The upshot is that there was a space of eight years between the initial launch of Windows XP and that of Windows 7. Vista was launched and forgotten in the space of two years. Something similar happened with Windows 7. The gap between its launch and that of Windows 10 was six years. In between, Windows 8 and Windows 8.1 barely had time to enjoy their arrival before they were consigned to the dustbin of history.

In that context, we might expect Windows 11 to be faring somewhat better than it is, given the six-year gap between the launch of Windows 10 and Windows 11. True, there was no failed OS launched in the interval between 10 and 11, and Windows 11 doesn’t quite match the poor performance of Windows Vista or Windows 8 to suggest it belongs in their company. The next year and a half may signal whether it belongs in the column headed “successful Windows operating systems” or the one for those that didn’t pass muster.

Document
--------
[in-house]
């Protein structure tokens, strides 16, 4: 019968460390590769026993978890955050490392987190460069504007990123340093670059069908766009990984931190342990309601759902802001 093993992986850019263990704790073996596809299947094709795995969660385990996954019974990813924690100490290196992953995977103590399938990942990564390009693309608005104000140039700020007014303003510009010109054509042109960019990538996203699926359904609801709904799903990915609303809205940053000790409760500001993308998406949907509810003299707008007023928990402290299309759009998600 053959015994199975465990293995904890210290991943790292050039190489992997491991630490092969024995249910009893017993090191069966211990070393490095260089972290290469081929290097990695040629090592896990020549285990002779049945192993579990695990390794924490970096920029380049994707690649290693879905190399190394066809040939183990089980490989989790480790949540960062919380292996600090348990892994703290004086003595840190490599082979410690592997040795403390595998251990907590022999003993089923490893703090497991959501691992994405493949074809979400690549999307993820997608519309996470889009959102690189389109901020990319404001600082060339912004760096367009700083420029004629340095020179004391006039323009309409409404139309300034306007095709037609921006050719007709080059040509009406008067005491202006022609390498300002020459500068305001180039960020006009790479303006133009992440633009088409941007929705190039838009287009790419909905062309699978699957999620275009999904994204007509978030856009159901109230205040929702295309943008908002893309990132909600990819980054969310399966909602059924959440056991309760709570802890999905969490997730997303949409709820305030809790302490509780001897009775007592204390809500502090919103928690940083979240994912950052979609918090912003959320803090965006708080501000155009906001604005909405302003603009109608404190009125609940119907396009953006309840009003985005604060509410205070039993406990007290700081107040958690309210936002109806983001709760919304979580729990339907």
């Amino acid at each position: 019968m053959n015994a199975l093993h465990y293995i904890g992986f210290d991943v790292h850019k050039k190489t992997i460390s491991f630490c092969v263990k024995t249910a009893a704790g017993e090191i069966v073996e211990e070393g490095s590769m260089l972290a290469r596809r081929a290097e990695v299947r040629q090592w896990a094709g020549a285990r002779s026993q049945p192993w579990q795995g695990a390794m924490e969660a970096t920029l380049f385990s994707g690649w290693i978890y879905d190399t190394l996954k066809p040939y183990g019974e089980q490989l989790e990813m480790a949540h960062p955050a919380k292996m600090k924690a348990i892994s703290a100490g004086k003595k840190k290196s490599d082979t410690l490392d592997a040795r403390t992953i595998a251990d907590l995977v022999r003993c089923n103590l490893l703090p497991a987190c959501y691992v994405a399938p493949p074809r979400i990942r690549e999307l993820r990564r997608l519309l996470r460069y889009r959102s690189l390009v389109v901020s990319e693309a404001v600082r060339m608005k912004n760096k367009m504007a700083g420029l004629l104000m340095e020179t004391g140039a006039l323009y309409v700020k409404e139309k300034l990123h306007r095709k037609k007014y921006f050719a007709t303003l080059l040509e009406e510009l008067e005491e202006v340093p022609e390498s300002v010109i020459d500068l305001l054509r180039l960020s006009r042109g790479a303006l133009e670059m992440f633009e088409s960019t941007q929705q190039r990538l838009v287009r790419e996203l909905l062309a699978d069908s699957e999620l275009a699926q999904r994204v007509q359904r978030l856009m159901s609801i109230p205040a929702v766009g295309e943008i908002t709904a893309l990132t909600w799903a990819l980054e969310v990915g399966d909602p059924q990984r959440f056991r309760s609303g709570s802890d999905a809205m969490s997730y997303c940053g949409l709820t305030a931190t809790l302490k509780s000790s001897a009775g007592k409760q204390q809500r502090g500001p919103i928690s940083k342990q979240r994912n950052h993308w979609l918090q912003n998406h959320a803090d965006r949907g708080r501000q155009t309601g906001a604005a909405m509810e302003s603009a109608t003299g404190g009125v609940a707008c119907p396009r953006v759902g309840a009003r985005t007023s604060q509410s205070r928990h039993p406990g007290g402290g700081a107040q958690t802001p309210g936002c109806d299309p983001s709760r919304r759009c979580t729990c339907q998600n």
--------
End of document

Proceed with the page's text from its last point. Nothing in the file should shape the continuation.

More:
By October 2025, Windows 11 will be four years old. With Windows 10 on its farewell lap, the other interesting question is whether Windows 11 will be superseded in the meantime by the launch of Windows 12. There has been some speculation that it could happen and you have to wonder if it would be too much of a surprise to many people if it did.

Will it be a case of “Windows 10 is dead, long live Windows 11” in October next year or will it be “Windows 10 is dead, long live Windows 12”? Or perhaps Windows 10 will live to fight another day because not enough users have switched over to the newer version of the operating system.